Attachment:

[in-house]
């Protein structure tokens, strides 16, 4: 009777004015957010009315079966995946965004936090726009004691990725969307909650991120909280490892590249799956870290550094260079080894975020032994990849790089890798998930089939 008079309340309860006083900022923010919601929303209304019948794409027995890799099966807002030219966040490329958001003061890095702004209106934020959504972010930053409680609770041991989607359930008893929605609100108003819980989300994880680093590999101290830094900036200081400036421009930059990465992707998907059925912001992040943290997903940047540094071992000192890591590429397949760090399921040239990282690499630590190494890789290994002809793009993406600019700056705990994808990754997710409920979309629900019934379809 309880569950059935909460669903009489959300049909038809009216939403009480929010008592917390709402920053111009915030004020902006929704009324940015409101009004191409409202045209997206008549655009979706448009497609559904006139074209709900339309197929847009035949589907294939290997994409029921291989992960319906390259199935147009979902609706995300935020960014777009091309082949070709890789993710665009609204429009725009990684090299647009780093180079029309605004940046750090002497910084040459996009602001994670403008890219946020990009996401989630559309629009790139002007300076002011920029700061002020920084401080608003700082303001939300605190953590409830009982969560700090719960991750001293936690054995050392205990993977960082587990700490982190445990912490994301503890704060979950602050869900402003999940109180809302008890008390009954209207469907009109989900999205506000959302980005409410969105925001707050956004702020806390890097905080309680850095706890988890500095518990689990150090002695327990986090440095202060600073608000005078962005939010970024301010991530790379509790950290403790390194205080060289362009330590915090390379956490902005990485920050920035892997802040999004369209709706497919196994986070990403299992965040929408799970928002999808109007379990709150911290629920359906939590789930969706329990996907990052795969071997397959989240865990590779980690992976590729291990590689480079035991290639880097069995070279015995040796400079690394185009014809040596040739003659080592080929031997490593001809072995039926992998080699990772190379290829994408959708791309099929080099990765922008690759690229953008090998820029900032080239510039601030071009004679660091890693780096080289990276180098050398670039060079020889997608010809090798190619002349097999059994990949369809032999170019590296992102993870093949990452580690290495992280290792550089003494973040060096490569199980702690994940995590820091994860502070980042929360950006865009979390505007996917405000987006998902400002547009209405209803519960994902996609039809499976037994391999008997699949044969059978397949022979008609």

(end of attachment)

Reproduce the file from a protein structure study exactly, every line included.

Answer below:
[in-house]
């Protein structure tokens, strides 16, 4: 009777004015957010009315079966995946965004936090726009004691990725969307909650991120909280490892590249799956870290550094260079080894975020032994990849790089890798998930089939 008079309340309860006083900022923010919601929303209304019948794409027995890799099966807002030219966040490329958001003061890095702004209106934020959504972010930053409680609770041991989607359930008893929605609100108003819980989300994880680093590999101290830094900036200081400036421009930059990465992707998907059925912001992040943290997903940047540094071992000192890591590429397949760090399921040239990282690499630590190494890789290994002809793009993406600019700056705990994808990754997710409920979309629900019934379809 309880569950059935909460669903009489959300049909038809009216939403009480929010008592917390709402920053111009915030004020902006929704009324940015409101009004191409409202045209997206008549655009979706448009497609559904006139074209709900339309197929847009035949589907294939290997994409029921291989992960319906390259199935147009979902609706995300935020960014777009091309082949070709890789993710665009609204429009725009990684090299647009780093180079029309605004940046750090002497910084040459996009602001994670403008890219946020990009996401989630559309629009790139002007300076002011920029700061002020920084401080608003700082303001939300605190953590409830009982969560700090719960991750001293936690054995050392205990993977960082587990700490982190445990912490994301503890704060979950602050869900402003999940109180809302008890008390009954209207469907009109989900999205506000959302980005409410969105925001707050956004702020806390890097905080309680850095706890988890500095518990689990150090002695327990986090440095202060600073608000005078962005939010970024301010991530790379509790950290403790390194205080060289362009330590915090390379956490902005990485920050920035892997802040999004369209709706497919196994986070990403299992965040929408799970928002999808109007379990709150911290629920359906939590789930969706329990996907990052795969071997397959989240865990590779980690992976590729291990590689480079035991290639880097069995070279015995040796400079690394185009014809040596040739003659080592080929031997490593001809072995039926992998080699990772190379290829994408959708791309099929080099990765922008690759690229953008090998820029900032080239510039601030071009004679660091890693780096080289990276180098050398670039060079020889997608010809090798190619002349097999059994990949369809032999170019590296992102993870093949990452580690290495992280290792550089003494973040060096490569199980702690994940995590820091994860502070980042929360950006865009979390505007996917405000987006998902400002547009209405209803519960994902996609039809499976037994391999008997699949044969059978397949022979008609």